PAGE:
A look into the meaning of Duquesne’s crucifixes

Kailey Love Photo Editor Nicknamed “Creepy-Jesus” or “Scary-Jesus,” this statue was purchased in 1958 for $6,000 and created in 1959 by Jose Pirkner in his studio Holland.

Krystina Primack | Staff Writer


As Easter approaches, we are reminded that this time of year provides an opportunity to consider how Duquesne University, a Catholic institution, welcomes and serves students from different faiths and cultural backgrounds. This includes the role that religious iconography plays in producing meaning in the lives of students who may or may not be Catholic.

The most prominent icon here at Duquesne are the crucifixes, which is important in Catholicism as it focuses adherents’ attention on Jesus Christ’s ultimate sacrifice.

Through interviews with students and other members of our university community, this three-part series will explore the meanings of the crucifixes at Duquesne. This series will also focus on a variety of representations of crucifixes here, including Jose Pirkner’s lovingly-nicknamed “Scary Jesus” interpretation in the courtyard between Rangos Health Science Building and Rockwell Hall, as well as other notable crucifixes throughout the campus.

Duquesne University was founded by members of the Congregation of the Holy Spirit, or the Spiritans, but it has grown to foster a student body composed of people from diverse backgrounds. Although Catholic iconography factors largely into the landscape of our campus, it is also notable that Duquesne’s mission statement emphasizes that this is an equimenical institution and therefore welcomes and represents a wide variety of religions beyond Catholicism.

In fact, part of the mission statement asserts that the university is “sustained through a partnership of laity and religious. Duquesne serves God by serving students through … [maintaining] an ecumenical atmosphere open to diversity.”

From one student’s point of view, the prominence of the crucifix is very much a part of Duquesne’s identity. When asked what she thinks about religious iconography displayed here, Lindy Nebiolo, a freshman international relations and history major said, “I think seeing as we’re a Spiritan Catholic college, it’s pretty reasonable that there’s a lot of iconography throughout the campus as a whole. However, Duquesne has done a good job at allowing diversity, such as the prayer room in Fisher for people of differing beliefs, not to mention the diverse religious groups represented as clubs on campus. I myself don’t hold a particular view positive or negative. For me, it’s just another aspect of our campus culture.”

Another student shares much of the same sentiment. Claire Novak, a senior English major said, “The appearance of religious symbols does seem to contribute to a unique atmosphere on campus that is characteristically ‘Duquesne,’ and they certainly draw attention to the university’s history and its mission statement.”

Duquesne’s diversity statement highlights this idea by saying, “[Our] commitment to inclusive excellence encompasses every aspect of personhood — including age, citizenship, disability, ethnicity, gender, race, religion and sexual orientation.”

Novak also said, “Brought up in a Christian family, I definitely don’t experience any discomfort seeing crucifixes in our classrooms and across campus,” said Novak. “It is imperative, however, that we also acknowledge that there are many [students, faculty and staff] with different backgrounds who share those spaces, and that their comfort is just as important.”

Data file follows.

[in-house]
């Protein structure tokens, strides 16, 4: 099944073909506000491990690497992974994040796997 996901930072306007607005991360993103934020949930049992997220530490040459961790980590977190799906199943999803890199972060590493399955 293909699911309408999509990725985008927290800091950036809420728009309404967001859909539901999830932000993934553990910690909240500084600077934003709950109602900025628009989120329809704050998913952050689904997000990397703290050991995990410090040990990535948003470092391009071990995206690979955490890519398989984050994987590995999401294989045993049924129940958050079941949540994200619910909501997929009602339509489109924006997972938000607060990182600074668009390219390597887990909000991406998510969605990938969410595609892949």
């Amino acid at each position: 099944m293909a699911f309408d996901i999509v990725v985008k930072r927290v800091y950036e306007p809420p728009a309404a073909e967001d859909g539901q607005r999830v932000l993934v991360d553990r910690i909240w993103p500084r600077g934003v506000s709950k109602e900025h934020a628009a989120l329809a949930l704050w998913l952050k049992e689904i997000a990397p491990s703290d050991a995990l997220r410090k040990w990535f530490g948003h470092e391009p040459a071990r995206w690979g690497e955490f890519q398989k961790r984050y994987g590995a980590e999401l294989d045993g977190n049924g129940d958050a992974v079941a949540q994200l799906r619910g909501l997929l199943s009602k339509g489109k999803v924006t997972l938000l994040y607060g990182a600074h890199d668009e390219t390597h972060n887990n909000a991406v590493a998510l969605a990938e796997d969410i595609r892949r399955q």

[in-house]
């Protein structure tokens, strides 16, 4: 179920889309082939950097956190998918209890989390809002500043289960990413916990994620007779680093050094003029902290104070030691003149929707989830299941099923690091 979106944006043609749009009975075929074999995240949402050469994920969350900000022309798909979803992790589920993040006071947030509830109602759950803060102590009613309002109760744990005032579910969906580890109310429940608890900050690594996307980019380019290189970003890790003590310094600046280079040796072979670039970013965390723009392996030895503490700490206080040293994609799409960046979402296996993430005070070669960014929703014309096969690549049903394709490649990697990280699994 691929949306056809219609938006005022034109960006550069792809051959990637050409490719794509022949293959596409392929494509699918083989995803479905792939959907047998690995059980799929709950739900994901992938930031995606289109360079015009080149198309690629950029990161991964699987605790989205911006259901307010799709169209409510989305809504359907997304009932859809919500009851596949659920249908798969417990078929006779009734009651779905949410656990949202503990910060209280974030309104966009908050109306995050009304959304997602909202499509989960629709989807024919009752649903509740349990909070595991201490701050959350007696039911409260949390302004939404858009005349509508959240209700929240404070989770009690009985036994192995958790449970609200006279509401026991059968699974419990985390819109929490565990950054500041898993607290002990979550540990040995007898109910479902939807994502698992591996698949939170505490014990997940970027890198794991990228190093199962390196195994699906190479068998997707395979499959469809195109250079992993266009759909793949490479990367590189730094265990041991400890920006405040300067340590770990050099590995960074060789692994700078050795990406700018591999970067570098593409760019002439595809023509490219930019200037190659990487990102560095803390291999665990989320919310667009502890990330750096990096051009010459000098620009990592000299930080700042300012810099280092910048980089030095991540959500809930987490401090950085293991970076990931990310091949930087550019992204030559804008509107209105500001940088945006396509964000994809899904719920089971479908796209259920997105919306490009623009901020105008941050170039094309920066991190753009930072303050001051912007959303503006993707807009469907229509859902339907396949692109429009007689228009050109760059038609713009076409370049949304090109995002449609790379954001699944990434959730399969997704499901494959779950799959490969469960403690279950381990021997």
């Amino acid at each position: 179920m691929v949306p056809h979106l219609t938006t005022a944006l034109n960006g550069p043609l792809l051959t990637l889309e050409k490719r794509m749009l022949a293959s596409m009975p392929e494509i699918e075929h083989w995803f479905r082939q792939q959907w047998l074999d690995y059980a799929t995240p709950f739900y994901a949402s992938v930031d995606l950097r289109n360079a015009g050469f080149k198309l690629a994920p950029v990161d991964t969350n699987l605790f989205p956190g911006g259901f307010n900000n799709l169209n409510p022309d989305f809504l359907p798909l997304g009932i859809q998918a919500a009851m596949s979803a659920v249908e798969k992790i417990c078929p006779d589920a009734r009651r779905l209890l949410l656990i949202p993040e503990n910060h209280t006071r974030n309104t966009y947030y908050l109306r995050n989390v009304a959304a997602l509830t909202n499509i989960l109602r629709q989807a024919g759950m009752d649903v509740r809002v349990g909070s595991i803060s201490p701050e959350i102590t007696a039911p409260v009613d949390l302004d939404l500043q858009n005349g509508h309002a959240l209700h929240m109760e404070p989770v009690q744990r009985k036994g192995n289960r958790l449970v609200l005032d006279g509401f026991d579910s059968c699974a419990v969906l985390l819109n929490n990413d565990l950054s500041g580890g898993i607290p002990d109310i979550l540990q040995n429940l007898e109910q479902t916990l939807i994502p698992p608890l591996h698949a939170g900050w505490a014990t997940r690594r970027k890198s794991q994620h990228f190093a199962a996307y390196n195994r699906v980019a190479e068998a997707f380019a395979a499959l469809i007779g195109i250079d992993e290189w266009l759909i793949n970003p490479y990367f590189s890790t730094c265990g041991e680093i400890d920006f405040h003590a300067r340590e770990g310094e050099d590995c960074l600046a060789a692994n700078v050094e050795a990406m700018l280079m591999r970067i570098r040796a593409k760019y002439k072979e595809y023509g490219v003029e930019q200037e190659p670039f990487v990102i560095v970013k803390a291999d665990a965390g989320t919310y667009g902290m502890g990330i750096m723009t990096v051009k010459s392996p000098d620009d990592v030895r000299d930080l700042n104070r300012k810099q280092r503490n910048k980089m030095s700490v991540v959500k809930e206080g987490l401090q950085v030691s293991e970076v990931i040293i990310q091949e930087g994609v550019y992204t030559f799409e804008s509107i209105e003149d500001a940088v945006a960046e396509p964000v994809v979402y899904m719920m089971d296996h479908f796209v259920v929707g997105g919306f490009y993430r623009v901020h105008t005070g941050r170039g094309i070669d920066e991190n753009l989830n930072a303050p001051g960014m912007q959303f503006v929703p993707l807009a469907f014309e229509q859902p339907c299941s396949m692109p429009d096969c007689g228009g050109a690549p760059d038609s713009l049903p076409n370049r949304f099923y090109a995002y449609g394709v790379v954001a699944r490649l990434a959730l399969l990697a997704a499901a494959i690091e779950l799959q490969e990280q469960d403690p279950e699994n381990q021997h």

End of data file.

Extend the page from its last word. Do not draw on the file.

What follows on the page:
She continued by noting, “You do find a lot of Catholic students on campus … but you also find students with
countless other unique backgrounds. So although I do believe there is a greater concentration of Catholic students than you would find at other universities of our size, we aren’t strikingly lacking in diversity either.”

To that end, we see that other religions are represented by their respective organizations, including the Hillel Jewish Students Organization and Chabad at Duquesne, the Muslim Students Association, as well as other such organizations for various Christian denominations, such as the Orthodox Christian Fellowship, Crossroads Christian Fellowship and Circle K International.

Beyond providing community and support for students, these organizations greatly contribute to the Duquesne’s welcoming and supportive atmosphere. For example, the Campus Link page for Hillel Jewish Students Organization says, “The purpose of [this organization] is to provide Duquesne students with social action, educational, social, cultural and interfaith activities at Duquesne University.” Similarly, the Muslim Student Association’s Campus Link page says that it, “is dedicated to promoting awareness about Islam and tolerance within the Duquesne community of all faiths and cultures.”

When considering these examples of acceptance, diversity and student interpretations alongside the crucifixes itself, we can see that it represents all students on campus, but in many different forms.

For adherents of Catholicism, it takes on a deeply personal meaning. For other students, it remains a symbol and reflection of the unique history and Spiritan traditions of Duquesne University.

Now that we understand this aspect of our institution’s relationship with the crucifixes, we can apply that context to the second part of this series, which will highlight Jose Pirkner’s statue. Then, to conclude, we will explore the importance of other notable crucifixes on campus, and what they mean to others in the community.